Arts Festival goes to the Kino

The Kino plays its part in the arts festival with this, one of four films to be shown

This year the Rye Arts Festival is also screening four films at the Kino: John Schlesinger’s film version of Cold Comfort Farm, Prince’s biopic Purple Rain and Merry Christmas Mr Lawrence – starring David Bowie,  and Tony Benn; Will and Testament.

Love him or hate him – and the Country frequently did in equal measure – and from ‘dangerous’ left wing politician to national treasure, Tony Benn’s was a life well lived! The film will be shown on September 23, and, co-incidentally, [or maybe not! – Ed.]  two days before what is expected to be a notable Labour Party Conference starts.

This fascinating documentary, written and directed by Skip Kite, is both respectful and nostalgic, using archived material, clippings and photos, with a number of on-camera interviews to get an insight into what made the former Anthony Wedgwood Benn, public school educated and hereditary peer, the 2nd Viscount Stansgate, tick, as well as a truly fascinating history of the man and his times.

The film was released in October 2014 to excellent reviews just months after Tony Benn passed away on March 14 2014, and Benn reveals how his wife Caroline had taught him how to live and how to die.

An exasperated Harold Wilson was driven to say that Benn ‘immatured with age’, but it becomes clear that he actually never lost any of his youthful zest for social justice, and a belief in politics and the political process as a means to effect change. While the ‘national treasure’ label possibly suggests an old man past his sell-by date, Tony Benn delightedly reveals to camera how he had had a recent death threat, thereby providing evidence that he most certainly had not slipped into harmless old man status!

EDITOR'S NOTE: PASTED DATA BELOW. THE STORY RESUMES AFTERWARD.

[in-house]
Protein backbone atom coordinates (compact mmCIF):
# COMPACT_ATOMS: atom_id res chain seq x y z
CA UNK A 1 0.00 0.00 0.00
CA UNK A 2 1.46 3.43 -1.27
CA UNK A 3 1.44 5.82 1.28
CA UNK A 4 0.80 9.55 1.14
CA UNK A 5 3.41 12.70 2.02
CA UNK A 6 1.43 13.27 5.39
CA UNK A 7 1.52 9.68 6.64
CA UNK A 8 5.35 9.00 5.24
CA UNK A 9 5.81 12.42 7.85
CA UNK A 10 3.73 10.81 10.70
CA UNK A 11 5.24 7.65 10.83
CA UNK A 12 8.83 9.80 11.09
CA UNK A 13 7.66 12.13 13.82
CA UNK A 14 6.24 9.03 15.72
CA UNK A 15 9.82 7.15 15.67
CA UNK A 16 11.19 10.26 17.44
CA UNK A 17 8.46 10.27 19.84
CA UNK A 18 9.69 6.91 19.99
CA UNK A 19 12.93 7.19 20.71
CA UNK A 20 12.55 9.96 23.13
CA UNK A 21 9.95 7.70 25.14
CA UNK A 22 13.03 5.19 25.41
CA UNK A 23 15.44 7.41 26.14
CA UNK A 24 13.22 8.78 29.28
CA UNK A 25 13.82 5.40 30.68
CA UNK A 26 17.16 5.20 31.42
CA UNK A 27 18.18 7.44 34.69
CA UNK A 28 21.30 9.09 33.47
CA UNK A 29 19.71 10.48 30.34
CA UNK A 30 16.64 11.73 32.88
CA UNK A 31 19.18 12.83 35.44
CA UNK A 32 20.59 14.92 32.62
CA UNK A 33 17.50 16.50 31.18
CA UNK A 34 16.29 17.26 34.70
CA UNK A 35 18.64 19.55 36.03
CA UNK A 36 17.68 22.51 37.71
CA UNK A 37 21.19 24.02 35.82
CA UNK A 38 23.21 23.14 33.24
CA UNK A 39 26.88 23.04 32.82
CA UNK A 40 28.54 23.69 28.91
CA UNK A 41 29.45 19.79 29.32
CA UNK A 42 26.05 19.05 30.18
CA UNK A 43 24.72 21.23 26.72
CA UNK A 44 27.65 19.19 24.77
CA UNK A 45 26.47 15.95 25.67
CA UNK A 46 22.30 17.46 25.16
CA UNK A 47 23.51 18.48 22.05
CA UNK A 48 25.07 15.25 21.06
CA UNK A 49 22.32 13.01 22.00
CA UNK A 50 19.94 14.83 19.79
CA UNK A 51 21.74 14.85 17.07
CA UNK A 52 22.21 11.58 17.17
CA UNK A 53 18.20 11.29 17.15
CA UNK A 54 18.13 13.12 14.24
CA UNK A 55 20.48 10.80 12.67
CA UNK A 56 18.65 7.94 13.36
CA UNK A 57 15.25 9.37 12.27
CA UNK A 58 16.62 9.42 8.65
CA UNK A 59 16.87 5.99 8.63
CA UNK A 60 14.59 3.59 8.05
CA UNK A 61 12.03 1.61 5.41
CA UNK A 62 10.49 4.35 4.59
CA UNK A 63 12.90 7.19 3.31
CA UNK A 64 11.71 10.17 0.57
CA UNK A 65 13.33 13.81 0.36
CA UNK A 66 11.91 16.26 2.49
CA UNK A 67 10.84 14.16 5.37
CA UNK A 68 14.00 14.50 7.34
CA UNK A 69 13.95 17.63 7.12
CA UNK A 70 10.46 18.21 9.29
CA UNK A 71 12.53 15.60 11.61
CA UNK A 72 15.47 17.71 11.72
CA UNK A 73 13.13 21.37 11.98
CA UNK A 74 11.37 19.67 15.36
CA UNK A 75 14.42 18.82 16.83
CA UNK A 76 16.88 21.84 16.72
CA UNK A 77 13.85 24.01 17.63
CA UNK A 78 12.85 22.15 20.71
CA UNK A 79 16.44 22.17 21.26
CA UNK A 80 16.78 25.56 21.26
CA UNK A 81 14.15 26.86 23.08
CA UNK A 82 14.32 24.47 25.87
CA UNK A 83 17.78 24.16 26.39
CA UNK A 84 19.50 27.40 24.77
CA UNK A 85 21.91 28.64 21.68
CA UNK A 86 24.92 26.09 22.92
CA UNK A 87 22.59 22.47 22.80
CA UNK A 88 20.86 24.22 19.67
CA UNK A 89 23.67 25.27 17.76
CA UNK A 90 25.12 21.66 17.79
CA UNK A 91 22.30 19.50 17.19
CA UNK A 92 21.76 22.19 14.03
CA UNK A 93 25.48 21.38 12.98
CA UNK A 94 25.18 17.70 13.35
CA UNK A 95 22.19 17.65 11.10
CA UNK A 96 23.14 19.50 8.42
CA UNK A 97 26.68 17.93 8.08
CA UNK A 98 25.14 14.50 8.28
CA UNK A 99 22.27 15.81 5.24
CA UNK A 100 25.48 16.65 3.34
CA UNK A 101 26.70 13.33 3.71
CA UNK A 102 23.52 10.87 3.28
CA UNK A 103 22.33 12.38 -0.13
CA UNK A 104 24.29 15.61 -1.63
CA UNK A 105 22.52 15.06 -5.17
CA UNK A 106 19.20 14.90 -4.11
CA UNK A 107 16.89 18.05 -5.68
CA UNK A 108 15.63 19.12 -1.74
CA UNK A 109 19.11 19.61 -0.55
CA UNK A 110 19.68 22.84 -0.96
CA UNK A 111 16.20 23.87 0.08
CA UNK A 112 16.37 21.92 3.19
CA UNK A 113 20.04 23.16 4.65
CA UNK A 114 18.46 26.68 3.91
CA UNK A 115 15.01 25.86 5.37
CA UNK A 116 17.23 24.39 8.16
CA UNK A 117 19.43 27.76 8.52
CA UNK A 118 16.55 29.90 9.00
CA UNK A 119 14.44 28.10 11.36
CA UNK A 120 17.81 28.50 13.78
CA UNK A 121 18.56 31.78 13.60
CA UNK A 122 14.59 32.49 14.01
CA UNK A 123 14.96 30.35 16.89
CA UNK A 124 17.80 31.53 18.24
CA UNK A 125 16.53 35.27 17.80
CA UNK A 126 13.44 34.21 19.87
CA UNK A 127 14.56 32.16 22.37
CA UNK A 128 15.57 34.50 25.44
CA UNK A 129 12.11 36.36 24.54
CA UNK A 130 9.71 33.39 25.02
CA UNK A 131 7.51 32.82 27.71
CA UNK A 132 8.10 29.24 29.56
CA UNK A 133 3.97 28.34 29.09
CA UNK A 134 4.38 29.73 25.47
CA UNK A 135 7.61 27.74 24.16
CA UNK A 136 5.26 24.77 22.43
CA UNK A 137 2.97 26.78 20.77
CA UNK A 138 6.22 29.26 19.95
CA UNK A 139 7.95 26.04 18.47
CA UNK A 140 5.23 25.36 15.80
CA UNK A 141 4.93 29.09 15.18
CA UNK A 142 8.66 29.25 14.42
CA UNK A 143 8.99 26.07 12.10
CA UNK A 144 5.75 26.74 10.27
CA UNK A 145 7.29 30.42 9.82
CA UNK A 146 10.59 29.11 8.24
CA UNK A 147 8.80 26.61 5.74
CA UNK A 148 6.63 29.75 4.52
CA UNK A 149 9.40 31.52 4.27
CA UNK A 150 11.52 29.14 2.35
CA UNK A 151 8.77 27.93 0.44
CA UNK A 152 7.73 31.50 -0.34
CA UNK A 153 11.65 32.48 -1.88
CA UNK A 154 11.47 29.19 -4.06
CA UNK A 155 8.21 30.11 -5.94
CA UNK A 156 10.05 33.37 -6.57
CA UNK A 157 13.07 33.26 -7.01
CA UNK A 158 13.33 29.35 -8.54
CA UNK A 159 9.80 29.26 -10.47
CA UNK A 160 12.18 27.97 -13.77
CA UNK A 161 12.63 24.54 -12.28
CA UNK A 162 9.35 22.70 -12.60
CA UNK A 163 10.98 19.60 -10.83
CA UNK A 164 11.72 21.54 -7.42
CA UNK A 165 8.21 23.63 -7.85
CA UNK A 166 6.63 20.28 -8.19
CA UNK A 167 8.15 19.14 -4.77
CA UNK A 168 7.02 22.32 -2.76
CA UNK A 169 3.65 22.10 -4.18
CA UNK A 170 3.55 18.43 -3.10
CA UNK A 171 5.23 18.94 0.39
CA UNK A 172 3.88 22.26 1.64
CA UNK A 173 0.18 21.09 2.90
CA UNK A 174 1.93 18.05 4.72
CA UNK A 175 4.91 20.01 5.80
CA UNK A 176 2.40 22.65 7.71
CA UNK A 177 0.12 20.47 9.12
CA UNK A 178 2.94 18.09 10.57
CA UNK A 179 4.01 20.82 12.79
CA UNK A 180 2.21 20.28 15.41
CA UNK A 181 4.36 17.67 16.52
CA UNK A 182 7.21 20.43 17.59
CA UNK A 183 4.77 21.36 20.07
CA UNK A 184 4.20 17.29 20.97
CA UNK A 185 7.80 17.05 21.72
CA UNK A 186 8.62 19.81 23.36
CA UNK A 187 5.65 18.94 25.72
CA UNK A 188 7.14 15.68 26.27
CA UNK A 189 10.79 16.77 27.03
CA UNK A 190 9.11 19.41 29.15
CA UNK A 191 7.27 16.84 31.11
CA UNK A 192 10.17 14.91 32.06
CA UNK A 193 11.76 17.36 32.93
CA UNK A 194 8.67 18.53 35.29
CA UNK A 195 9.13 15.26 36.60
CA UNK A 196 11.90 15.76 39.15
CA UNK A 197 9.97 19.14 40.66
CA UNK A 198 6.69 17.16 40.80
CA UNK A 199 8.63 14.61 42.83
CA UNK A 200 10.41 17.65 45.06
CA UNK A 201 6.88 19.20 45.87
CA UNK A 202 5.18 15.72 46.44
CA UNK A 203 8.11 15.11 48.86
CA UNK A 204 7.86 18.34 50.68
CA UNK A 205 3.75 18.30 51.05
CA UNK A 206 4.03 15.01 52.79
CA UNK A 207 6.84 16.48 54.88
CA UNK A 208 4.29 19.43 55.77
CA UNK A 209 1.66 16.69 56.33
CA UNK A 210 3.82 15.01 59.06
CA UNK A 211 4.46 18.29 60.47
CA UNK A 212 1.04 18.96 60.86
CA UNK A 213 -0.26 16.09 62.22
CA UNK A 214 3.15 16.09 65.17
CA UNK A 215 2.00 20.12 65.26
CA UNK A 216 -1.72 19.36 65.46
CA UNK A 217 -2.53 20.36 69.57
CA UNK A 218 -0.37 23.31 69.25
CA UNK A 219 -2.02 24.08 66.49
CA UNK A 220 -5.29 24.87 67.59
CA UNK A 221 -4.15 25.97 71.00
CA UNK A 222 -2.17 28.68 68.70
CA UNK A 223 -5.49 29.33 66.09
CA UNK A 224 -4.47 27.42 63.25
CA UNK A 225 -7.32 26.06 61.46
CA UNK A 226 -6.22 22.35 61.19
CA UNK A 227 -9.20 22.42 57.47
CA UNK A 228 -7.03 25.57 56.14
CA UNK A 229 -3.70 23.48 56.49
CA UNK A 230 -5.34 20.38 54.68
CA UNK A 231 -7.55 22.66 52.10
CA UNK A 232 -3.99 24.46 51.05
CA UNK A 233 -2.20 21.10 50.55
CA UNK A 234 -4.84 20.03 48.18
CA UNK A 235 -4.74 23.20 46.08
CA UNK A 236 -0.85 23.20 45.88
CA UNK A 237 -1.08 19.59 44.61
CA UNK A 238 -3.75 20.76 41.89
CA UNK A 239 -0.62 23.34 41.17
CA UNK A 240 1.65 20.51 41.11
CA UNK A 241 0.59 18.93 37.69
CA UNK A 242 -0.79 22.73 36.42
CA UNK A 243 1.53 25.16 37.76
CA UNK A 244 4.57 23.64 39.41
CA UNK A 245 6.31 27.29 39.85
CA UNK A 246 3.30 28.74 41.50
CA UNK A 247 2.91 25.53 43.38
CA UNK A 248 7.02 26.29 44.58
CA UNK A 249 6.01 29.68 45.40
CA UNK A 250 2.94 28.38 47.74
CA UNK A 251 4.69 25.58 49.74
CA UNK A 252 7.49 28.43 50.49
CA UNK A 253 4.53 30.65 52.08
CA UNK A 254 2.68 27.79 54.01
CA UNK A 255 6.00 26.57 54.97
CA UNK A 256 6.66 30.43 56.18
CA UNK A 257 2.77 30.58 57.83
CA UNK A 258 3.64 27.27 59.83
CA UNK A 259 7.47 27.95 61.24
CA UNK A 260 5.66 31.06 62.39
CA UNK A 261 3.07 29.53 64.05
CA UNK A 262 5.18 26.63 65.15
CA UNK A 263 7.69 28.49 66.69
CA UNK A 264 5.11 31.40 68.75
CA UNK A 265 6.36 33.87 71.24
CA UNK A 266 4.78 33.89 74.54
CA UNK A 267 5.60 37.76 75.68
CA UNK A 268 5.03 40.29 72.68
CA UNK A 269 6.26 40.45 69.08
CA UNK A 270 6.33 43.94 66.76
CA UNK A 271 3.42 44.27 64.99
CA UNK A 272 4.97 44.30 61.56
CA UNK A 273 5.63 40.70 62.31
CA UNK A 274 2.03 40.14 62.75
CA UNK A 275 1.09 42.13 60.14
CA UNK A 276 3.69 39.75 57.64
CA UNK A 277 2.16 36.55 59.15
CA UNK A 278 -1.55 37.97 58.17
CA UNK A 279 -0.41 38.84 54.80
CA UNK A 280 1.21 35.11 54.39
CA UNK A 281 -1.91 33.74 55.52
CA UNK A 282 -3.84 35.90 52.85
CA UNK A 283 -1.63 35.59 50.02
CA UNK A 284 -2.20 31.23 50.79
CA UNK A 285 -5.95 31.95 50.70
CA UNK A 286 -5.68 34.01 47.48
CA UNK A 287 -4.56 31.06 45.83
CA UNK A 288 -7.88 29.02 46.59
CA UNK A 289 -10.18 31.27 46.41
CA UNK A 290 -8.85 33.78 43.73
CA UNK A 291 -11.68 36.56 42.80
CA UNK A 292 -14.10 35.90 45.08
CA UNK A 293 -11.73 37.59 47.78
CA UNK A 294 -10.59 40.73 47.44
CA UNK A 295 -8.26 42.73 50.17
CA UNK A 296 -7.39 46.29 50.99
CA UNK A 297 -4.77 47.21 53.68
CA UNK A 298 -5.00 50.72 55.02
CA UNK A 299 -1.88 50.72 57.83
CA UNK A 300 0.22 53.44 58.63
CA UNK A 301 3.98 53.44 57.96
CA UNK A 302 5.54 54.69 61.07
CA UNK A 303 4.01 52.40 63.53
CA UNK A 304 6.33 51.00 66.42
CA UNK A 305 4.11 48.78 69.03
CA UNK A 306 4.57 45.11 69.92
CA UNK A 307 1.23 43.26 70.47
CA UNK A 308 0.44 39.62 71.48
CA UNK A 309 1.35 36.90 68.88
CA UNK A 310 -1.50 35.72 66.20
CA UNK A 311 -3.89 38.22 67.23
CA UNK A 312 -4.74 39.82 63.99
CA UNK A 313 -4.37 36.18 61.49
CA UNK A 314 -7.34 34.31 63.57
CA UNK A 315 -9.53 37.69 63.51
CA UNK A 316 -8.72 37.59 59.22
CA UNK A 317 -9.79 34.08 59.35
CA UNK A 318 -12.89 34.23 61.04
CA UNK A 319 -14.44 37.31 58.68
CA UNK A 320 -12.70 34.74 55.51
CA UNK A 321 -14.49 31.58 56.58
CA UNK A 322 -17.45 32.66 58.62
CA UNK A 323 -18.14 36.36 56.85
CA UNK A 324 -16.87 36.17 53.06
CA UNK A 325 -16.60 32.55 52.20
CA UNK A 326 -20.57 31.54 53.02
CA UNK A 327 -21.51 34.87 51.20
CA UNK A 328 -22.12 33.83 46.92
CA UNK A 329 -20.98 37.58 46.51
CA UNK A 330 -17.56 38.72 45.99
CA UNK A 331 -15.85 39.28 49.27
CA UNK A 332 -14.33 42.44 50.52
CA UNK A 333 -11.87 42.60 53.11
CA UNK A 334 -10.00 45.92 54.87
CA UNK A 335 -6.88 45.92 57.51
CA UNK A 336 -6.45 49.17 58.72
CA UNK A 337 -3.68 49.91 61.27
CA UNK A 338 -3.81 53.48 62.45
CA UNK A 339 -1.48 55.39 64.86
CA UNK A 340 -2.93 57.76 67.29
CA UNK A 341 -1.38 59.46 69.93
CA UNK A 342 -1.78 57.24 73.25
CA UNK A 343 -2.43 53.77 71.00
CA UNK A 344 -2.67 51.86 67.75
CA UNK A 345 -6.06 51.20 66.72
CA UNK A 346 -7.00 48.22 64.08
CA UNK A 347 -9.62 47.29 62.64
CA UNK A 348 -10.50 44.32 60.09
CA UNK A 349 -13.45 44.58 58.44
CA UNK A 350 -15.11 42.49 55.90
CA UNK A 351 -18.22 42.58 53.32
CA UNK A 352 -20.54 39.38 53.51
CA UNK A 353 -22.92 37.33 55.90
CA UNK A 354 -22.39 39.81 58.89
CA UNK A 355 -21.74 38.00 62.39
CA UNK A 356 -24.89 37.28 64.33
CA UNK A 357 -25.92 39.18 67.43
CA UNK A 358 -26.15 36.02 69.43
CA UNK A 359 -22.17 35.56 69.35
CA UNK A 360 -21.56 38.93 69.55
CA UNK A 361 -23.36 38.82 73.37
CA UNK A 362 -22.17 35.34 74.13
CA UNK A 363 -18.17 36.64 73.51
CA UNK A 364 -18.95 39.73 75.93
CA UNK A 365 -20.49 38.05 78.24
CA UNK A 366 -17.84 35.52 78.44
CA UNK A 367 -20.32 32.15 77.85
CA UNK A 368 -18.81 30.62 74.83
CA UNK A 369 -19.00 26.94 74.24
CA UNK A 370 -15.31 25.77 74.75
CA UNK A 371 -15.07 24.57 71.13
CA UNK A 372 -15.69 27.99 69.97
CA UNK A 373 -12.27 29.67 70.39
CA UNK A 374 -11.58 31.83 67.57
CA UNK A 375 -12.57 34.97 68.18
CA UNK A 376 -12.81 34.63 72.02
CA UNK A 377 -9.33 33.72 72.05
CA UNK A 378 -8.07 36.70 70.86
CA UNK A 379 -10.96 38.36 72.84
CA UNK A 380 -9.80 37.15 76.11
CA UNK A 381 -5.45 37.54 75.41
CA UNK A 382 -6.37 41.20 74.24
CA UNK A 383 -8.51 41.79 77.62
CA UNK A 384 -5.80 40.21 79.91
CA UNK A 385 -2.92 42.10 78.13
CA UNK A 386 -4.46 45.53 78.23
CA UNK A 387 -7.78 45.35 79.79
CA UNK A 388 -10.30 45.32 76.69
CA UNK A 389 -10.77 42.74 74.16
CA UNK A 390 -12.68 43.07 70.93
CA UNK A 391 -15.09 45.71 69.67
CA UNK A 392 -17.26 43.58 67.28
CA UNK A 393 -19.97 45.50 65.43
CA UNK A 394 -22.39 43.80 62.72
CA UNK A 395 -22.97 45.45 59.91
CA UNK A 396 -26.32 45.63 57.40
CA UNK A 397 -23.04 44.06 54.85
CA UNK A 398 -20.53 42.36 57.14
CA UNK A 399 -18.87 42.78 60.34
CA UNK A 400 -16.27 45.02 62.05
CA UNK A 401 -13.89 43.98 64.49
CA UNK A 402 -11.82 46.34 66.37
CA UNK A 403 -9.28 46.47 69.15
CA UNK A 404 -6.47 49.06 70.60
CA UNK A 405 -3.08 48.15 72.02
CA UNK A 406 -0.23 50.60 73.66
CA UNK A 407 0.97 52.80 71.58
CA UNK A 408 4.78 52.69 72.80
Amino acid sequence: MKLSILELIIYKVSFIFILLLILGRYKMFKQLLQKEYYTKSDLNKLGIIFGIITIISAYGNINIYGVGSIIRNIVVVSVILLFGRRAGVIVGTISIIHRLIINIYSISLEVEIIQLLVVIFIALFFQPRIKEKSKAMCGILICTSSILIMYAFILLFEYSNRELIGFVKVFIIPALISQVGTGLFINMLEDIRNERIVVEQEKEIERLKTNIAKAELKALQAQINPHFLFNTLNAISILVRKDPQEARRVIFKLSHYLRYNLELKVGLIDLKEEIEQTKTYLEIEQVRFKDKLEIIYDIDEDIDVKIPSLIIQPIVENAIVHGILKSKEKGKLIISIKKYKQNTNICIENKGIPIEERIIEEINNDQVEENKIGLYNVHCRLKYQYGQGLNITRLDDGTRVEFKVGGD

Rye Arts Festival is delighted that the film is to have a short introduction and then a Q&A session afterwards by Michel Duvoisin, the Ryer who wrote the soundtrack music, and this should add further deep insights into the film production process and the artistic collaboration between director and composer, before and during the film, as well at the edit process. Since Michel and Skip have worked on a number of other film projects, they clearly have a partnership that works.

This, and the other three films are just highlights of the 60-plus events comprising theatre, classical and contemporary music, literary talks, historical walks, exhibitions and much more between September 17 and October 1 in Rye. More information is available and tickets can be bought online by going to or telephone the Box Office on 01797 224442 or by dropping into Phillips & Stubbs between 9.30am and 1pm Monday to Saturdays until the end of the Festival.


  1. I have seen the film as I was/am a fan of Tony Benn and would recommend to go and see it whatever political persuasion. That’s the positive.

    Now for the negative which is about the way the music events are advertised in the brochure, mostly the classical ones. We are told who is playing, where and the time but not what is the content of the concert. e.g. Anthony Marwood (violin)/Aleksander Madzar (piano) “They are now set to delight the Rye audience”. With what? Brahms, Mozart, Chopin? One might have preferences.
    The same with Anna Szalucka (piano) or the Busch Trio and others. It says to go to the website but not everyone has a computer or knows how to use one.

    It’s an interesting and varied programme but please, can you try next year to fit in the content of the concerts to make it an easier choice for some. You might of course suggest it is about cutting costs but that is not always the best way. And I am not the only one who has noticed and voiced this. Heidi Foster


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